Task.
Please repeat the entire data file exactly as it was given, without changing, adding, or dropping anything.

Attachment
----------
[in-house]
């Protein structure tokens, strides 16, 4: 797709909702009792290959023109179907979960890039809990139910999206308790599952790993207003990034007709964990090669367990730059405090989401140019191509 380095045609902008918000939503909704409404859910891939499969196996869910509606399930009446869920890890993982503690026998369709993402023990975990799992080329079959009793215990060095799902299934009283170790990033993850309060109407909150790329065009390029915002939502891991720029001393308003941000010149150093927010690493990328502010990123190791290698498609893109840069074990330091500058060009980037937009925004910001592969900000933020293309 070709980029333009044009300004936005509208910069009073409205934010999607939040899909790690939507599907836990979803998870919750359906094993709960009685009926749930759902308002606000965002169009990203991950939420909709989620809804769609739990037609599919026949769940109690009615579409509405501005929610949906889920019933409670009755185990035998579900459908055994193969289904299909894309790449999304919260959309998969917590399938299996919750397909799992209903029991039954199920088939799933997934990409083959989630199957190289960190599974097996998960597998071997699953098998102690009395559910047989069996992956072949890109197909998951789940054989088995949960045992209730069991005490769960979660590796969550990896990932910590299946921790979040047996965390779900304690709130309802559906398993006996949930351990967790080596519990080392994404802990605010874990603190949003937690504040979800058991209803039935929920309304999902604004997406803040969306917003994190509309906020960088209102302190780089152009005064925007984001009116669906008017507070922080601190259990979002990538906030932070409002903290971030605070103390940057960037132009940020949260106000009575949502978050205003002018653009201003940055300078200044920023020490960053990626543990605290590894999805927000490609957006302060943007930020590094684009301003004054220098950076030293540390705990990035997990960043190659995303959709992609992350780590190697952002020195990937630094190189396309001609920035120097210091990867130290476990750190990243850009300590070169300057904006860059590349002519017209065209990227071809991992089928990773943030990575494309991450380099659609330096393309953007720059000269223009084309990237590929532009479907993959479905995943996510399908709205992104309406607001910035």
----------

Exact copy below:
[in-house]
């Protein structure tokens, strides 16, 4: 797709909702009792290959023109179907979960890039809990139910999206308790599952790993207003990034007709964990090669367990730059405090989401140019191509 380095045609902008918000939503909704409404859910891939499969196996869910509606399930009446869920890890993982503690026998369709993402023990975990799992080329079959009793215990060095799902299934009283170790990033993850309060109407909150790329065009390029915002939502891991720029001393308003941000010149150093927010690493990328502010990123190791290698498609893109840069074990330091500058060009980037937009925004910001592969900000933020293309 070709980029333009044009300004936005509208910069009073409205934010999607939040899909790690939507599907836990979803998870919750359906094993709960009685009926749930759902308002606000965002169009990203991950939420909709989620809804769609739990037609599919026949769940109690009615579409509405501005929610949906889920019933409670009755185990035998579900459908055994193969289904299909894309790449999304919260959309998969917590399938299996919750397909799992209903029991039954199920088939799933997934990409083959989630199957190289960190599974097996998960597998071997699953098998102690009395559910047989069996992956072949890109197909998951789940054989088995949960045992209730069991005490769960979660590796969550990896990932910590299946921790979040047996965390779900304690709130309802559906398993006996949930351990967790080596519990080392994404802990605010874990603190949003937690504040979800058991209803039935929920309304999902604004997406803040969306917003994190509309906020960088209102302190780089152009005064925007984001009116669906008017507070922080601190259990979002990538906030932070409002903290971030605070103390940057960037132009940020949260106000009575949502978050205003002018653009201003940055300078200044920023020490960053990626543990605290590894999805927000490609957006302060943007930020590094684009301003004054220098950076030293540390705990990035997990960043190659995303959709992609992350780590190697952002020195990937630094190189396309001609920035120097210091990867130290476990750190990243850009300590070169300057904006860059590349002519017209065209990227071809991992089928990773943030990575494309991450380099659609330096393309953007720059000269223009084309990237590929532009479907993959479905995943996510399908709205992104309406607001910035």